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Journal of Animal Science Abstract - Animal Nutrition

Effects of timing and duration of test period and diet type on intake and feed efficiency of Charolais-sired cattle1


This article in JAS

  1. Vol. 94 No. 11, p. 4748-4758
    unlockOPEN ACCESS
    Received: May 13, 2016
    Accepted: Sept 09, 2016
    Published: October 27, 2016

    3 Corresponding author(s):

  1. C. J. Cassady*,
  2. T. L. Felix*22,
  3. J. E. Beever*,
  4. D. W. Shike 3* and
  1. * Department of Animal Sciences, University of Illinois at Urbana-Champaign, Urbana, 61801
     The names and affiliation of scientists working with the National Program for Genetic Improvement of Feed Efficiency in Beef Cattle are listed at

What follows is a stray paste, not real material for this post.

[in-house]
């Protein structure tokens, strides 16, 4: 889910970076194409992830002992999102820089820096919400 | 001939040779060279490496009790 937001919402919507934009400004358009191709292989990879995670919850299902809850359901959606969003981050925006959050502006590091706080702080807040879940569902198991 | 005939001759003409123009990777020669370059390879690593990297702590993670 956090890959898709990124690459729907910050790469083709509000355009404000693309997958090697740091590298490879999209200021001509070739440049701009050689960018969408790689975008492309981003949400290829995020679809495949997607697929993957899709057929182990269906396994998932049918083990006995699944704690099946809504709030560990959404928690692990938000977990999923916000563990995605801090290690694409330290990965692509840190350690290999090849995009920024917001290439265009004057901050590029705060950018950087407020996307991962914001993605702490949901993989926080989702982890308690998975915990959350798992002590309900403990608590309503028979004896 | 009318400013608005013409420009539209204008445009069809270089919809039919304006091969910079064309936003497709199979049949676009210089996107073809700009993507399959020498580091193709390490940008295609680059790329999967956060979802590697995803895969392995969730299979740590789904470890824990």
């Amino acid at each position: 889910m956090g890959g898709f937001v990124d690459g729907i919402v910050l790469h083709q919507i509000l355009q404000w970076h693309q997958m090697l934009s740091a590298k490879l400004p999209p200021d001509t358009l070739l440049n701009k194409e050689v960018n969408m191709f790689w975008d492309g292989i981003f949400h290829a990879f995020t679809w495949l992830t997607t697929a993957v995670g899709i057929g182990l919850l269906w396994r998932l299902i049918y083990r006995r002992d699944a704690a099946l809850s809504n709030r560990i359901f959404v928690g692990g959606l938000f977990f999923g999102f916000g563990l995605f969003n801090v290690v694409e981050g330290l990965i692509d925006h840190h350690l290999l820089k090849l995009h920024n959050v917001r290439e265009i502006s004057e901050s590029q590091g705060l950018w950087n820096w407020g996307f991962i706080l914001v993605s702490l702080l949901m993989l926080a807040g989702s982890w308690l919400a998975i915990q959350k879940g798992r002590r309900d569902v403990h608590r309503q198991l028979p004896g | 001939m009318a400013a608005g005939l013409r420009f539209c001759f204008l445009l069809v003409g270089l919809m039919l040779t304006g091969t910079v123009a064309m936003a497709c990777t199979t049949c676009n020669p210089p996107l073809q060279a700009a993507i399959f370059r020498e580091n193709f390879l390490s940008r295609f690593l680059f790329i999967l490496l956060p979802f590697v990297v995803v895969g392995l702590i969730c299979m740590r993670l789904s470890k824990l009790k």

Objectives of this experiment were to: 1) determine appropriate test length, timing, and repeatability of DMI, ADG, and efficiency over different biological time points; 2) determine the efficacy of using decoupled performance and intake data to generate accurate feed efficiency measures; and 3) determine the relationship between forage-and grain-feed efficiency measures. Over 2 yr, Charolais crossbred heifers (n = 308) and steers (n = 320) were fed for two 70 d periods and DMI, ADG, and 12th rib fat thickness were recorded. Steers were fed grain-based diets during the growing and finishing periods to determine the effects of test period and timing on DMI and feed efficiency. Heifers were fed forage during the growing period and grain during the finishing period to test the effect of diet type on measures of DMI and feed efficiency. For each 70 d test period, individual DMI was recorded using the GrowSafe (Airdrie, AB) system. Residual feed intake (RFI) was calculated for each test period. Total feeding period ADG (FP_ADG) was calculated for steers by regressing all weights taken from feedlot arrival to final BW, which was calculated by dividing HCW by a standard dressing percentage (63%). Dry matter intake and RFI were correlated (r = 0.56; P < 0.01, and 0.63; P < 0.01, respectively) for the growing and finishing periods of grain-fed steers. Average daily gain was not repeatable (r = 0.11; P = 0.06) across both test periods for steers. However, growing and finishing ADG were correlated (r = 0.58; P < 0.01, and r = 0.69; P < 0.01, respectively) to FP_ADG. To assess the potential of shortening the intake test, DMI was analyzed in 7 d increments for grain-fed steers during the growing and finishing periods. Regardless of test length, from 7 to 70 d, DMI was strongly correlated (r ≥ 0.87; P < 0.01) to total DMI during the growing period. Heifer forage DMI was correlated (r = 0.58; P < 0.01) to grain DMI; subsequently, forage and grain RFI were moderately correlated (r = 0.40; P < 0.01). This study suggests that DMI is repeatable across varying stages of maturity in cattle, and accurate feed efficiency measures can be obtained in either the growing or finishing period. The relationship of forage and grain DMI and efficiency in heifers suggests that measures of DMI and feed efficiency in heifers are relevant, regardless of diet fed. Intake evaluation periods can be shortened with minimal effects on the accuracy of predicting individual animal DMI.

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